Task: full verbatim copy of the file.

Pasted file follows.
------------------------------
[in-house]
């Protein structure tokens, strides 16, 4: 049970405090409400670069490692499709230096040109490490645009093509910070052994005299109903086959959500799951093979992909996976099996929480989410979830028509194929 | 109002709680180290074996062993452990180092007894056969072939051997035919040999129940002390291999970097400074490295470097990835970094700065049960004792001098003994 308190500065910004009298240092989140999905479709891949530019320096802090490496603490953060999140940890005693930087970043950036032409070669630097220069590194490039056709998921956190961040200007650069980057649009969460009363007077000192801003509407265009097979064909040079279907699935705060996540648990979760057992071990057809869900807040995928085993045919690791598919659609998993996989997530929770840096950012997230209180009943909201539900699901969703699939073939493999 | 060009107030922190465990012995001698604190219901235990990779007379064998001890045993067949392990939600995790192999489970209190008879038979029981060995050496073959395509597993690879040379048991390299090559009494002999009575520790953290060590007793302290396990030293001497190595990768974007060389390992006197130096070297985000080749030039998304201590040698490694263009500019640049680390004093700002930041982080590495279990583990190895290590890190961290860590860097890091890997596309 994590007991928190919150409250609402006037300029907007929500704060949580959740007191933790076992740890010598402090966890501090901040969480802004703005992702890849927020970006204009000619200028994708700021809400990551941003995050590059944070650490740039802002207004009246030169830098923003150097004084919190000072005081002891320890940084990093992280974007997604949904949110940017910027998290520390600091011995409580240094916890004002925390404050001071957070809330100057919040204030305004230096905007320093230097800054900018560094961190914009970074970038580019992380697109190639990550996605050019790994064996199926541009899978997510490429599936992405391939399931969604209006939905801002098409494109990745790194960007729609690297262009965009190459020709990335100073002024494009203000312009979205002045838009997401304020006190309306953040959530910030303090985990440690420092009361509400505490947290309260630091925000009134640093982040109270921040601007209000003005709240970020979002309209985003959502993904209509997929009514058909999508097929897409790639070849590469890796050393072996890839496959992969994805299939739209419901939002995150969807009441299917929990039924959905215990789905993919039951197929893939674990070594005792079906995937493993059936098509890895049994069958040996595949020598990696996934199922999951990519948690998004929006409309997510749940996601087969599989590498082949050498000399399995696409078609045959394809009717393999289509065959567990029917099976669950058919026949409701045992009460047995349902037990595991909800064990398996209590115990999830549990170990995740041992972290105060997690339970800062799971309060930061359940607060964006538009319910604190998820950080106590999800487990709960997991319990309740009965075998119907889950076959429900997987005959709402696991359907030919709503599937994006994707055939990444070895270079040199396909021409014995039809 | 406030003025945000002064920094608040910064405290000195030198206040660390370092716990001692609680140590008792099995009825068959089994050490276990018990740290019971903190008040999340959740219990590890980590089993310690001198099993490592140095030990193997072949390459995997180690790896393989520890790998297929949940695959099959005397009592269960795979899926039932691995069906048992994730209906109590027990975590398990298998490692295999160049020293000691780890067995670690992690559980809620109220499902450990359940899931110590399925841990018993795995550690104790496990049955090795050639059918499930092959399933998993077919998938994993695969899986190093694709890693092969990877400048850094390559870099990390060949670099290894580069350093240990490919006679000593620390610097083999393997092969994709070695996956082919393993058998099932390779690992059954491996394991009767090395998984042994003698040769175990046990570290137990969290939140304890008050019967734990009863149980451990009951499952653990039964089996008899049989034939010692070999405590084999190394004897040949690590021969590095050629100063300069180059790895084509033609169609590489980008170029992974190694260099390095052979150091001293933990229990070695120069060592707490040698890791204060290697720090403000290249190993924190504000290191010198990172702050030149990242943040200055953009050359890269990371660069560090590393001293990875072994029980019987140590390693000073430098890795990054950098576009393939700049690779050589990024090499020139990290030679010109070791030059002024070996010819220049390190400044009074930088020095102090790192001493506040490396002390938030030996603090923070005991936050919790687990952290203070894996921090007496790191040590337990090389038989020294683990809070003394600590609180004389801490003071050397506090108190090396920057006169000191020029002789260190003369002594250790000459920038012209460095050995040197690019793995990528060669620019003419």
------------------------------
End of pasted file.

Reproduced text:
[in-house]
């Protein structure tokens, strides 16, 4: 049970405090409400670069490692499709230096040109490490645009093509910070052994005299109903086959959500799951093979992909996976099996929480989410979830028509194929 | 109002709680180290074996062993452990180092007894056969072939051997035919040999129940002390291999970097400074490295470097990835970094700065049960004792001098003994 308190500065910004009298240092989140999905479709891949530019320096802090490496603490953060999140940890005693930087970043950036032409070669630097220069590194490039056709998921956190961040200007650069980057649009969460009363007077000192801003509407265009097979064909040079279907699935705060996540648990979760057992071990057809869900807040995928085993045919690791598919659609998993996989997530929770840096950012997230209180009943909201539900699901969703699939073939493999 | 060009107030922190465990012995001698604190219901235990990779007379064998001890045993067949392990939600995790192999489970209190008879038979029981060995050496073959395509597993690879040379048991390299090559009494002999009575520790953290060590007793302290396990030293001497190595990768974007060389390992006197130096070297985000080749030039998304201590040698490694263009500019640049680390004093700002930041982080590495279990583990190895290590890190961290860590860097890091890997596309 994590007991928190919150409250609402006037300029907007929500704060949580959740007191933790076992740890010598402090966890501090901040969480802004703005992702890849927020970006204009000619200028994708700021809400990551941003995050590059944070650490740039802002207004009246030169830098923003150097004084919190000072005081002891320890940084990093992280974007997604949904949110940017910027998290520390600091011995409580240094916890004002925390404050001071957070809330100057919040204030305004230096905007320093230097800054900018560094961190914009970074970038580019992380697109190639990550996605050019790994064996199926541009899978997510490429599936992405391939399931969604209006939905801002098409494109990745790194960007729609690297262009965009190459020709990335100073002024494009203000312009979205002045838009997401304020006190309306953040959530910030303090985990440690420092009361509400505490947290309260630091925000009134640093982040109270921040601007209000003005709240970020979002309209985003959502993904209509997929009514058909999508097929897409790639070849590469890796050393072996890839496959992969994805299939739209419901939002995150969807009441299917929990039924959905215990789905993919039951197929893939674990070594005792079906995937493993059936098509890895049994069958040996595949020598990696996934199922999951990519948690998004929006409309997510749940996601087969599989590498082949050498000399399995696409078609045959394809009717393999289509065959567990029917099976669950058919026949409701045992009460047995349902037990595991909800064990398996209590115990999830549990170990995740041992972290105060997690339970800062799971309060930061359940607060964006538009319910604190998820950080106590999800487990709960997991319990309740009965075998119907889950076959429900997987005959709402696991359907030919709503599937994006994707055939990444070895270079040199396909021409014995039809 | 406030003025945000002064920094608040910064405290000195030198206040660390370092716990001692609680140590008792099995009825068959089994050490276990018990740290019971903190008040999340959740219990590890980590089993310690001198099993490592140095030990193997072949390459995997180690790896393989520890790998297929949940695959099959005397009592269960795979899926039932691995069906048992994730209906109590027990975590398990298998490692295999160049020293000691780890067995670690992690559980809620109220499902450990359940899931110590399925841990018993795995550690104790496990049955090795050639059918499930092959399933998993077919998938994993695969899986190093694709890693092969990877400048850094390559870099990390060949670099290894580069350093240990490919006679000593620390610097083999393997092969994709070695996956082919393993058998099932390779690992059954491996394991009767090395998984042994003698040769175990046990570290137990969290939140304890008050019967734990009863149980451990009951499952653990039964089996008899049989034939010692070999405590084999190394004897040949690590021969590095050629100063300069180059790895084509033609169609590489980008170029992974190694260099390095052979150091001293933990229990070695120069060592707490040698890791204060290697720090403000290249190993924190504000290191010198990172702050030149990242943040200055953009050359890269990371660069560090590393001293990875072994029980019987140590390693000073430098890795990054950098576009393939700049690779050589990024090499020139990290030679010109070791030059002024070996010819220049390190400044009074930088020095102090790192001493506040490396002390938030030996603090923070005991936050919790687990952290203070894996921090007496790191040590337990090389038989020294683990809070003394600590609180004389801490003071050397506090108190090396920057006169000191020029002789260190003369002594250790000459920038012209460095050995040197690019793995990528060669620019003419």